People-birds, beautiful ladies and the joy of life
They worked in the harsh conditions of socialist realism, but paintings with farmers and tractors are not their style. Their paintings were crushed by bulldozers, not allowed to go to exhibitions, forgotten for many years. Some of them were lucky, and they received professional recognition, participation in exhibitions, posters mentioning their names … but few today remember their work. Artists of the Soviet era combined art and family – or preferred the workshop to a family hearth, searched for their own path, fought, dreamed … and, of course, did it.
Alexandra Beltsova was born in Latvia. During the years of training, she met the artist Roman Suta, who became her husband and associate. Together they traveled to Berlin, where they met many avant-garde artists, and to Paris, where they participated in exhibitions along with Picasso and Le Corbusier.
At this time, Alexandra’s work is close to cubism – geometric shapes, dry colors, hard lines. She portrayed women of her time and circle, strong, athletic, fatal.
In 1924, together with her husband and several colleagues, she founded a porcelain painting workshop, and a considerable part of Alexandra’s heritage is decorative plates with oriental and Latvian motifs.
Alexandra was in fragile health: tuberculosis undermined strength. During the exacerbation, she painted many portraits and self-portraits in which she seemed to be in a hurry to capture her appearance and images of the patients of the clinic where she was being treated. Melancholy and sad, they are imbued with a premonition of imminent death.
However, Alexander was waiting for a long and fruitful life, she tried new styles and new techniques, experimented with pastels and watercolors. Her family life was not easy. Roman Suta did not believe in the giftedness of his wife, believed that women were incapable of creativity, harshly criticized her work, and sometimes it was unbearable for Alexandra. In 1944, Roman Suta was repressed and shot, but Alexandra was lucky – she lived safely in Riga until the end of her life, wrote and actively participated in exhibitions.
Alla Tsybikova is the famous artist of Buryatia. And all her work is devoted to the traditional culture of her native land. Her work was distinguished by a subtle, shimmering color and unique style – Buddhist art meets avant-garde. Family, national traditions, everyday scenes are Tsybikova’s favorite topics.
The repeating motives of her work are birds with female and children’s heads, masks of the mystery Tsam, Buddhist goddesses.
She was a very modest and self-critical person, exhibited little and rarely, not counting her work worthy of attention, she suffered that she could not fully express her thoughts and ideas on canvas and wood. The title of Honored Artist of Russia was awarded to her posthumously.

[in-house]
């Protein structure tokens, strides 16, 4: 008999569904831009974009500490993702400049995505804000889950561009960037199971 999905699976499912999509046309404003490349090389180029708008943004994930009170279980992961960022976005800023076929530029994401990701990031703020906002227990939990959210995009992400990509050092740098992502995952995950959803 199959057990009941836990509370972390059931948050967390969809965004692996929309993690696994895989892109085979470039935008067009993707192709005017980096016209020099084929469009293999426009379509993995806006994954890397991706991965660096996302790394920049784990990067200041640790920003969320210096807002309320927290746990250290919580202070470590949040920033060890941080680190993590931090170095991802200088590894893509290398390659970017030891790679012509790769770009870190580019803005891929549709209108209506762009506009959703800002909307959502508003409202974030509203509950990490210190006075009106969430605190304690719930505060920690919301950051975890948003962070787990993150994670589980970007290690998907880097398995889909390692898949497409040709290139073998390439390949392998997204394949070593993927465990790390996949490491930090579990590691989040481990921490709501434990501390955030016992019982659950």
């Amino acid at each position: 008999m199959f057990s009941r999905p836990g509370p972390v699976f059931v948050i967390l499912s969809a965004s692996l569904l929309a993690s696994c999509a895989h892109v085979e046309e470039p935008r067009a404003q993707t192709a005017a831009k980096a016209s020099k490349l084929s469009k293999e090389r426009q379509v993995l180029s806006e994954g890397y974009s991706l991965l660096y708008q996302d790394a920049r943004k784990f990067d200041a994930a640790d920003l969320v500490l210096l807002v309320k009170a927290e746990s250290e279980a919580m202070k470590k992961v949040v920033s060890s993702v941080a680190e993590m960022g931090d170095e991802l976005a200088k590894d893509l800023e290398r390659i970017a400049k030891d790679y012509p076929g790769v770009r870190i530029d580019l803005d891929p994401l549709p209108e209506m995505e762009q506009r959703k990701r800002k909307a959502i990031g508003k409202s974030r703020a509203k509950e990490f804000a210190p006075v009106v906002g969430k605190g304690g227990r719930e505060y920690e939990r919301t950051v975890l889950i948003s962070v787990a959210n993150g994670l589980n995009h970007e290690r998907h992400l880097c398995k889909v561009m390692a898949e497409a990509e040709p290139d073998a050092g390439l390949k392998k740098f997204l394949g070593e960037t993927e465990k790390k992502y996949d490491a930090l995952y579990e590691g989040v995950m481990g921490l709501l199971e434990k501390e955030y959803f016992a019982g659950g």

In the 60s, unofficial Soviet art was very diverse. Vera Preobrazhenskaya belonged to the association of Elia Belyutina “New Reality”, for several decades led the association of Soviet abstract artists who were engaged not in reflection of Soviet reality, but in non-essential art.
Large canvases, covered with nothing like spots and lines, caused misunderstanding among the first persons of the state. Khrushchev’s “criticism” was obscene at all. The works of Vera and her associates were removed from the exhibitions and seized by the police, the exhibitions had to be held in apartments and workshops.
The same age as Vera Preobrazhenskaya awaited worldwide recognition of her work. She died in 2017, becoming a true legend of contemporary Russian art.
The magical world of her paintings was admired by Tarkovsky, and Parajanov wrote to her: “I believe in you.” Gayane Khachaturian critics called brilliant, and officials took her paintings with hostility. She created works in the style of magical realism – Frida Kahlo and Rene Magritte did it, and as an artist Gayane Khachaturian takes a worthy place next to them.
Dances and festivities, laid tables, elegant dresses, bright, bewitching colors – she wrote a life full of joy.
Gayane always signed her works only in Armenian. The small money that she received from the sale of paintings, the artist passed on to needy families.
Dying in a cancer hospital, suffering terribly, Gayane lamented how little she had managed to tell about her world, and that her paintings were not good enough. She did not have any descendants – neither children, nor students.
Artist Maya Kopyttseva lived a long and prosperous life. Born in Abkhazia, raised in Leningrad, where she studied with well-known teachers throughout the country. She managed to leave Leningrad during the blockade together with students of the art school, and she spent the difficult years for the country in Samarkand, where she still had the opportunity to engage in creativity.